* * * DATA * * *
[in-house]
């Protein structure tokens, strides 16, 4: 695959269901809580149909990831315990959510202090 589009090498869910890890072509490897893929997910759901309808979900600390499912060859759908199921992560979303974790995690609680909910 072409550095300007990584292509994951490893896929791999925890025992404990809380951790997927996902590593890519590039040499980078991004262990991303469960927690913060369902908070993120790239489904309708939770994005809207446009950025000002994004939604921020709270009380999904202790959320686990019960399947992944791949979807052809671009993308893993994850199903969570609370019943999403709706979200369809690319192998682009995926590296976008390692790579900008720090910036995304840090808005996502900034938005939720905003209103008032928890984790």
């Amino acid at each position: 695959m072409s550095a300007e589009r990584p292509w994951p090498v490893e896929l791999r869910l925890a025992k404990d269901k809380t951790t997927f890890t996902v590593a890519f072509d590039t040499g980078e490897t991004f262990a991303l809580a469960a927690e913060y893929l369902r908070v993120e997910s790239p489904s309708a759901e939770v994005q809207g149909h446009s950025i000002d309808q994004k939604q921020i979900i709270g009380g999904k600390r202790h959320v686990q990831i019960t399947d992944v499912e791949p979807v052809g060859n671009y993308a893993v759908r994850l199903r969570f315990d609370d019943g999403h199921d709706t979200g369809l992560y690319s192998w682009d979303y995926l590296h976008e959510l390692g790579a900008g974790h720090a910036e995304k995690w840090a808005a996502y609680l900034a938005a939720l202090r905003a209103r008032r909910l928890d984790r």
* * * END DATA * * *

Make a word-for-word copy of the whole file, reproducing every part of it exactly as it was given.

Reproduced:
[in-house]
């Protein structure tokens, strides 16, 4: 695959269901809580149909990831315990959510202090 589009090498869910890890072509490897893929997910759901309808979900600390499912060859759908199921992560979303974790995690609680909910 072409550095300007990584292509994951490893896929791999925890025992404990809380951790997927996902590593890519590039040499980078991004262990991303469960927690913060369902908070993120790239489904309708939770994005809207446009950025000002994004939604921020709270009380999904202790959320686990019960399947992944791949979807052809671009993308893993994850199903969570609370019943999403709706979200369809690319192998682009995926590296976008390692790579900008720090910036995304840090808005996502900034938005939720905003209103008032928890984790």
């Amino acid at each position: 695959m072409s550095a300007e589009r990584p292509w994951p090498v490893e896929l791999r869910l925890a025992k404990d269901k809380t951790t997927f890890t996902v590593a890519f072509d590039t040499g980078e490897t991004f262990a991303l809580a469960a927690e913060y893929l369902r908070v993120e997910s790239p489904s309708a759901e939770v994005q809207g149909h446009s950025i000002d309808q994004k939604q921020i979900i709270g009380g999904k600390r202790h959320v686990q990831i019960t399947d992944v499912e791949p979807v052809g060859n671009y993308a893993v759908r994850l199903r969570f315990d609370d019943g999403h199921d709706t979200g369809l992560y690319s192998w682009d979303y995926l590296h976008e959510l390692g790579a900008g974790h720090a910036e995304k995690w840090a808005a996502y609680l900034a938005a939720l202090r905003a209103r008032r909910l928890d984790r």